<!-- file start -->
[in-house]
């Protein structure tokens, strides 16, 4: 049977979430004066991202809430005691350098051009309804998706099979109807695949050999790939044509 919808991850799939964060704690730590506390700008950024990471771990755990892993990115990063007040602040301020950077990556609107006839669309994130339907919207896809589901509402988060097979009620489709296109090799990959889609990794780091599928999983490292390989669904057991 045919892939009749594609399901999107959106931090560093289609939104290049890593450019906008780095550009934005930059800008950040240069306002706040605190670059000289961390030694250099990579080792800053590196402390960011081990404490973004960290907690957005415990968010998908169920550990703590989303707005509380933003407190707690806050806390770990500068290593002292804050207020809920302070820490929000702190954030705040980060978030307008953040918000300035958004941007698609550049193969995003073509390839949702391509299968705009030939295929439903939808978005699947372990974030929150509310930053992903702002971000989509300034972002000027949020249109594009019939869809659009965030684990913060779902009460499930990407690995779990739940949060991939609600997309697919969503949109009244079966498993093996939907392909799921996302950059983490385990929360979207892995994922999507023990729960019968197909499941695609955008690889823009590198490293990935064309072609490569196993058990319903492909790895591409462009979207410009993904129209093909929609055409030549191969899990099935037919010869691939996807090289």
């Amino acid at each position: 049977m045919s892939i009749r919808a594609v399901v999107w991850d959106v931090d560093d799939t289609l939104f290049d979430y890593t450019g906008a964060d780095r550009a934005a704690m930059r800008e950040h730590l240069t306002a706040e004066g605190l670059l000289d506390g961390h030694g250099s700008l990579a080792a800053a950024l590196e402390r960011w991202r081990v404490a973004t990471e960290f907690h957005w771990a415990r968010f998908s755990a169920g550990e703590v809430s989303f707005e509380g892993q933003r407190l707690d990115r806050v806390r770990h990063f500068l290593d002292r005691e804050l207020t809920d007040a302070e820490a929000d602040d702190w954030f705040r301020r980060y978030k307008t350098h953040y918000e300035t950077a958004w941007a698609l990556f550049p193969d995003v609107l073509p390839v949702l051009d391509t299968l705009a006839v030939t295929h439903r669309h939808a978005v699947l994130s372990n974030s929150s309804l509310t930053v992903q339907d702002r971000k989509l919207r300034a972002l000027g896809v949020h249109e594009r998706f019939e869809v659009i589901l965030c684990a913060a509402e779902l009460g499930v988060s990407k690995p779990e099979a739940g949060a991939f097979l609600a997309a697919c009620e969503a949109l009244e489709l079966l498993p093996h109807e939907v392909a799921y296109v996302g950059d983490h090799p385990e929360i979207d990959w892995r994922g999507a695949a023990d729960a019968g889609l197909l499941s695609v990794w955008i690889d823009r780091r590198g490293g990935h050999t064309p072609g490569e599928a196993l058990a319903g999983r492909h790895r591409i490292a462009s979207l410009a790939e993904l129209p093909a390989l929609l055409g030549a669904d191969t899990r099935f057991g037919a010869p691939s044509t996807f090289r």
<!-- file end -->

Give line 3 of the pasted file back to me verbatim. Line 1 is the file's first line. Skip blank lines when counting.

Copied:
């Amino acid at each position: 049977m045919s892939i009749r919808a594609v399901v999107w991850d959106v931090d560093d799939t289609l939104f290049d979430y890593t450019g906008a964060d780095r550009a934005a704690m930059r800008e950040h730590l240069t306002a706040e004066g605190l670059l000289d506390g961390h030694g250099s700008l990579a080792a800053a950024l590196e402390r960011w991202r081990v404490a973004t990471e960290f907690h957005w771990a415990r968010f998908s755990a169920g550990e703590v809430s989303f707005e509380g892993q933003r407190l707690d990115r806050v806390r770990h990063f500068l290593d002292r005691e804050l207020t809920d007040a302070e820490a929000d602040d702190w954030f705040r301020r980060y978030k307008t350098h953040y918000e300035t950077a958004w941007a698609l990556f550049p193969d995003v609107l073509p390839v949702l051009d391509t299968l705009a006839v030939t295929h439903r669309h939808a978005v699947l994130s372990n974030s929150s309804l509310t930053v992903q339907d702002r971000k989509l919207r300034a972002l000027g896809v949020h249109e594009r998706f019939e869809v659009i589901l965030c684990a913060a509402e779902l009460g499930v988060s990407k690995p779990e099979a739940g949060a991939f097979l609600a997309a697919c009620e969503a949109l009244e489709l079966l498993p093996h109807e939907v392909a799921y296109v996302g950059d983490h090799p385990e929360i979207d990959w892995r994922g999507a695949a023990d729960a019968g889609l197909l499941s695609v990794w955008i690889d823009r780091r590198g490293g990935h050999t064309p072609g490569e599928a196993l058990a319903g999983r492909h790895r591409i490292a462009s979207l410009a790939e993904l129209p093909a390989l929609l055409g030549a669904d191969t899990r099935f057991g037919a010869p691939s044509t996807f090289r």